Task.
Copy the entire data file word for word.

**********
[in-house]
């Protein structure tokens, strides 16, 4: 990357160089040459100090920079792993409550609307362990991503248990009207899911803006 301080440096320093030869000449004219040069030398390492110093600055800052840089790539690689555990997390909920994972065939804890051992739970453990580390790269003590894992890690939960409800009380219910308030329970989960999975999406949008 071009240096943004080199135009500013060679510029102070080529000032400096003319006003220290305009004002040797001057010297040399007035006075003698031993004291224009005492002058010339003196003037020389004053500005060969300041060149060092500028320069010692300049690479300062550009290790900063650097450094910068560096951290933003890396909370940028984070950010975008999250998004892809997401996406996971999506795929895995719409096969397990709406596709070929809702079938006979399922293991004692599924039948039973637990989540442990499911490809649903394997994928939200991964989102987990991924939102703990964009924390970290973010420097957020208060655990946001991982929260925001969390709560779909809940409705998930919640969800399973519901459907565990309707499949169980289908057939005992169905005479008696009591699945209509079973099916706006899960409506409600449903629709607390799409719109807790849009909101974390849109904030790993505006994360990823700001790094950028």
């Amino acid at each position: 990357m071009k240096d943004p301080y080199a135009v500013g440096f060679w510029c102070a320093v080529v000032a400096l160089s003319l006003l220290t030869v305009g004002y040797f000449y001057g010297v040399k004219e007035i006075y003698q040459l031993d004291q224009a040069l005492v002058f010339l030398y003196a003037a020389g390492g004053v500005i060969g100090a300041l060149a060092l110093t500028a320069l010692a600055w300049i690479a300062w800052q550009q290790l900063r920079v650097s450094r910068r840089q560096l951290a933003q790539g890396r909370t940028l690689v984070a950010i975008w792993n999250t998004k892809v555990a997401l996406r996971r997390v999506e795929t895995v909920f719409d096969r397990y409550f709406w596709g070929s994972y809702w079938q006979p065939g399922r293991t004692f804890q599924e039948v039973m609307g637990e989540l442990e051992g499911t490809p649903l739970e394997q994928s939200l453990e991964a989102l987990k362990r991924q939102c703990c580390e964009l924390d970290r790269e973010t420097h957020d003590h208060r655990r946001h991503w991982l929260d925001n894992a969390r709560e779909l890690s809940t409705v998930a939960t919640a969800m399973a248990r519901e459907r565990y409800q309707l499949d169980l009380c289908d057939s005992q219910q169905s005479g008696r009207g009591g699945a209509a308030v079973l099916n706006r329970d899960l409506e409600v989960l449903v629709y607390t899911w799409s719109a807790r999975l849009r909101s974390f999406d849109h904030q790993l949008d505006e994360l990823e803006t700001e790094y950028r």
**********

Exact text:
[in-house]
């Protein structure tokens, strides 16, 4: 990357160089040459100090920079792993409550609307362990991503248990009207899911803006 301080440096320093030869000449004219040069030398390492110093600055800052840089790539690689555990997390909920994972065939804890051992739970453990580390790269003590894992890690939960409800009380219910308030329970989960999975999406949008 071009240096943004080199135009500013060679510029102070080529000032400096003319006003220290305009004002040797001057010297040399007035006075003698031993004291224009005492002058010339003196003037020389004053500005060969300041060149060092500028320069010692300049690479300062550009290790900063650097450094910068560096951290933003890396909370940028984070950010975008999250998004892809997401996406996971999506795929895995719409096969397990709406596709070929809702079938006979399922293991004692599924039948039973637990989540442990499911490809649903394997994928939200991964989102987990991924939102703990964009924390970290973010420097957020208060655990946001991982929260925001969390709560779909809940409705998930919640969800399973519901459907565990309707499949169980289908057939005992169905005479008696009591699945209509079973099916706006899960409506409600449903629709607390799409719109807790849009909101974390849109904030790993505006994360990823700001790094950028």
């Amino acid at each position: 990357m071009k240096d943004p301080y080199a135009v500013g440096f060679w510029c102070a320093v080529v000032a400096l160089s003319l006003l220290t030869v305009g004002y040797f000449y001057g010297v040399k004219e007035i006075y003698q040459l031993d004291q224009a040069l005492v002058f010339l030398y003196a003037a020389g390492g004053v500005i060969g100090a300041l060149a060092l110093t500028a320069l010692a600055w300049i690479a300062w800052q550009q290790l900063r920079v650097s450094r910068r840089q560096l951290a933003q790539g890396r909370t940028l690689v984070a950010i975008w792993n999250t998004k892809v555990a997401l996406r996971r997390v999506e795929t895995v909920f719409d096969r397990y409550f709406w596709g070929s994972y809702w079938q006979p065939g399922r293991t004692f804890q599924e039948v039973m609307g637990e989540l442990e051992g499911t490809p649903l739970e394997q994928s939200l453990e991964a989102l987990k362990r991924q939102c703990c580390e964009l924390d970290r790269e973010t420097h957020d003590h208060r655990r946001h991503w991982l929260d925001n894992a969390r709560e779909l890690s809940t409705v998930a939960t919640a969800m399973a248990r519901e459907r565990y409800q309707l499949d169980l009380c289908d057939s005992q219910q169905s005479g008696r009207g009591g699945a209509a308030v079973l099916n706006r329970d899960l409506e409600v989960l449903v629709y607390t899911w799409s719109a807790r999975l849009r909101s974390f999406d849109h904030q790993l949008d505006e994360l990823e803006t700001e790094y950028r």